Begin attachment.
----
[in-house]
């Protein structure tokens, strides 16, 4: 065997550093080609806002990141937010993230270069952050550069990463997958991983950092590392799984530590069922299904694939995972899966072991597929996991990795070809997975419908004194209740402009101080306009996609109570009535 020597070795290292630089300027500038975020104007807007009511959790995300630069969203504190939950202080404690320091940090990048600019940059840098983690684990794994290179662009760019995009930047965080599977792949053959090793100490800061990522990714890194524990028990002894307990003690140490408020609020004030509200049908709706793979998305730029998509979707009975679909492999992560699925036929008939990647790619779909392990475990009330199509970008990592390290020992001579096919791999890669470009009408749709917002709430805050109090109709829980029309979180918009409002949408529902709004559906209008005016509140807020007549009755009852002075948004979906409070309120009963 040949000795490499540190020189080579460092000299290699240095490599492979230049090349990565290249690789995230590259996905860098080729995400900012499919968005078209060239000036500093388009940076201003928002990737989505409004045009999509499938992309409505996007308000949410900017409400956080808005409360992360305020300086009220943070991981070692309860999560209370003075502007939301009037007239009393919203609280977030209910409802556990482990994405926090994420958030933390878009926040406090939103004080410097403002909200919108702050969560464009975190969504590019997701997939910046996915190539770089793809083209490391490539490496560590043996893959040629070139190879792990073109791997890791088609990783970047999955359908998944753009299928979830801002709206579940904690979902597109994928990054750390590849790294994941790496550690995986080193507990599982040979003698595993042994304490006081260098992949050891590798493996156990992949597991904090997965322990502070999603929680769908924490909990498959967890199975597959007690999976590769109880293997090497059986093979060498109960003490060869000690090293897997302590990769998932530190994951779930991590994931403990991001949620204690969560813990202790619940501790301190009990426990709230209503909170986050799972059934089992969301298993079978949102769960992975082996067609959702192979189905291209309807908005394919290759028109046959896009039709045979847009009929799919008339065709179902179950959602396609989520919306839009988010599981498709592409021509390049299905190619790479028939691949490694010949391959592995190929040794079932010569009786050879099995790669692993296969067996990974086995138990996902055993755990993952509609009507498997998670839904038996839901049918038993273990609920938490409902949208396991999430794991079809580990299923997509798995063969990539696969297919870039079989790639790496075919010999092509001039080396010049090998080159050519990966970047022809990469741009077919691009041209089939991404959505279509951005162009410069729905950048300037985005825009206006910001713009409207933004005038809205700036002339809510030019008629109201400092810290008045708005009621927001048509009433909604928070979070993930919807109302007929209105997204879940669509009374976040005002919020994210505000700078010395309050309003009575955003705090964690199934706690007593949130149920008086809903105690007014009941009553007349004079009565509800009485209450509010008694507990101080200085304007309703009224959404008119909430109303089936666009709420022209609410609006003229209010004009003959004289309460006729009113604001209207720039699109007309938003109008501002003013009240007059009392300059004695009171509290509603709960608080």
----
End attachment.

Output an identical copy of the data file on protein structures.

[in-house]
């Protein structure tokens, strides 16, 4: 065997550093080609806002990141937010993230270069952050550069990463997958991983950092590392799984530590069922299904694939995972899966072991597929996991990795070809997975419908004194209740402009101080306009996609109570009535 020597070795290292630089300027500038975020104007807007009511959790995300630069969203504190939950202080404690320091940090990048600019940059840098983690684990794994290179662009760019995009930047965080599977792949053959090793100490800061990522990714890194524990028990002894307990003690140490408020609020004030509200049908709706793979998305730029998509979707009975679909492999992560699925036929008939990647790619779909392990475990009330199509970008990592390290020992001579096919791999890669470009009408749709917002709430805050109090109709829980029309979180918009409002949408529902709004559906209008005016509140807020007549009755009852002075948004979906409070309120009963 040949000795490499540190020189080579460092000299290699240095490599492979230049090349990565290249690789995230590259996905860098080729995400900012499919968005078209060239000036500093388009940076201003928002990737989505409004045009999509499938992309409505996007308000949410900017409400956080808005409360992360305020300086009220943070991981070692309860999560209370003075502007939301009037007239009393919203609280977030209910409802556990482990994405926090994420958030933390878009926040406090939103004080410097403002909200919108702050969560464009975190969504590019997701997939910046996915190539770089793809083209490391490539490496560590043996893959040629070139190879792990073109791997890791088609990783970047999955359908998944753009299928979830801002709206579940904690979902597109994928990054750390590849790294994941790496550690995986080193507990599982040979003698595993042994304490006081260098992949050891590798493996156990992949597991904090997965322990502070999603929680769908924490909990498959967890199975597959007690999976590769109880293997090497059986093979060498109960003490060869000690090293897997302590990769998932530190994951779930991590994931403990991001949620204690969560813990202790619940501790301190009990426990709230209503909170986050799972059934089992969301298993079978949102769960992975082996067609959702192979189905291209309807908005394919290759028109046959896009039709045979847009009929799919008339065709179902179950959602396609989520919306839009988010599981498709592409021509390049299905190619790479028939691949490694010949391959592995190929040794079932010569009786050879099995790669692993296969067996990974086995138990996902055993755990993952509609009507498997998670839904038996839901049918038993273990609920938490409902949208396991999430794991079809580990299923997509798995063969990539696969297919870039079989790639790496075919010999092509001039080396010049090998080159050519990966970047022809990469741009077919691009041209089939991404959505279509951005162009410069729905950048300037985005825009206006910001713009409207933004005038809205700036002339809510030019008629109201400092810290008045708005009621927001048509009433909604928070979070993930919807109302007929209105997204879940669509009374976040005002919020994210505000700078010395309050309003009575955003705090964690199934706690007593949130149920008086809903105690007014009941009553007349004079009565509800009485209450509010008694507990101080200085304007309703009224959404008119909430109303089936666009709420022209609410609006003229209010004009003959004289309460006729009113604001209207720039699109007309938003109008501002003013009240007059009392300059004695009171509290509603709960608080």